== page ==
In fact, it never happened…even once.

That didn’t stop the criminal justice system. Like Janet Reno, the prosecutor became a stooge for the press – and the mob. Someone – anyone – had to go to jail for such a crime. In this case, 18 people did. Many of them served years in jail; three of them attempted suicide…one succeeded.

And then, the entire Affaire Outreau imploded: the main accusers recanted. They admitted that they had made the whole thing up. There was no pedophile ring. There was no little girl who had been murdered. There was no orgy of rape and murder. It was all a lie. The accused were innocent.

The government opened the cells, apologized, and gave each of the wrongly accused inmates over $1 million in indemnity.

But the hacks? From them, hardly a word of contrition or regret was heard. As far as their own role was concerned, they seemed to have been afflicted suddenly with a case of collective amnesia. Instead, out came new headlines: "Judicial Scandal," announced Le Monde. "Lives Ruined," pronounced another. And then, Le Monde deigned to bend its head: "A Media Tempest Turns into a Judicial Shipwreck," it noted.

The gusts keep coming…

Bill Bonner
The Daily Reckoning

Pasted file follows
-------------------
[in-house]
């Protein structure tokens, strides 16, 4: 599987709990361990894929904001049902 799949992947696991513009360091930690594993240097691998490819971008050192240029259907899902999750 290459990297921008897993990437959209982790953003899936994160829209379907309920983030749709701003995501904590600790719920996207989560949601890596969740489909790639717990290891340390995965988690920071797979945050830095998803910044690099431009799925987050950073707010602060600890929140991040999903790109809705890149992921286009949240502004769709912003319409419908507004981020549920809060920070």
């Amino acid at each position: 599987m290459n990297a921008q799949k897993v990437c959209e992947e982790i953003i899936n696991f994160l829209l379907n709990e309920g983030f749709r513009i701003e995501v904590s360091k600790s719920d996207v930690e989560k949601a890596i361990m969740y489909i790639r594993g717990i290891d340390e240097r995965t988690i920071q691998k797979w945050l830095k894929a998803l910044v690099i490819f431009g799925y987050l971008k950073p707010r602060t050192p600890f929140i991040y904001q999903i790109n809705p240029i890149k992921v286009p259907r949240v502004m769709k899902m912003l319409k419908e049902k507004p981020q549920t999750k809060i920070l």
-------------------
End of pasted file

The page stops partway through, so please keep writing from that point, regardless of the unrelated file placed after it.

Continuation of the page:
March 31, 2006

Editor’s Note: Bill Bonner is the founder and editor of The Daily Reckoning. He is also the author, with Addison Wiggin, of The Wall Street Journal best seller Financial Reckoning Day: Surviving the Soft Depression of the 21st Century (John Wiley & Sons).

In Bonner and Wiggin’s follow-up book, Empire of Debt: The Rise of an Epic Financial Crisis, they wield their sardonic brand of humor to expose the nation for what it really is – an empire built on delusions. Daily Reckoning readers can buy their copy of Empire of Debt at a discount – just click on the link below:

"Now Perhaps Someone Will Listen!"

Dark matters…

Today, we have some advice. It is no different from the advice we have given many times before, but today we give it with special urgency.

We have been reading reports of "Dark Matter" in the world economy. We ignore them; Dark Matter seems to us to be just another goofball effort to disguise the facts, like coming into the office without shaving so the boss will think you’ve been at work all night. That is what happens when people get desperate; they invent fantastic stories and far-fetched explanations.

"Dark Matter" comes from the hypothesis of astronomer Kristian Birkeland, who, in 1913, noticed that there seemed to be a gravitational pull exerted by objects he couldn’t detect. He called it "dark matter." Now, the expression is being used to label various intangible assets – Yankee ingenuity, American brands, management skills – that are said to bring the U.S. investment income from overseas, even while the assets held by Americans overseas, compared to those held in the U.S. by foreigners, continue to go down.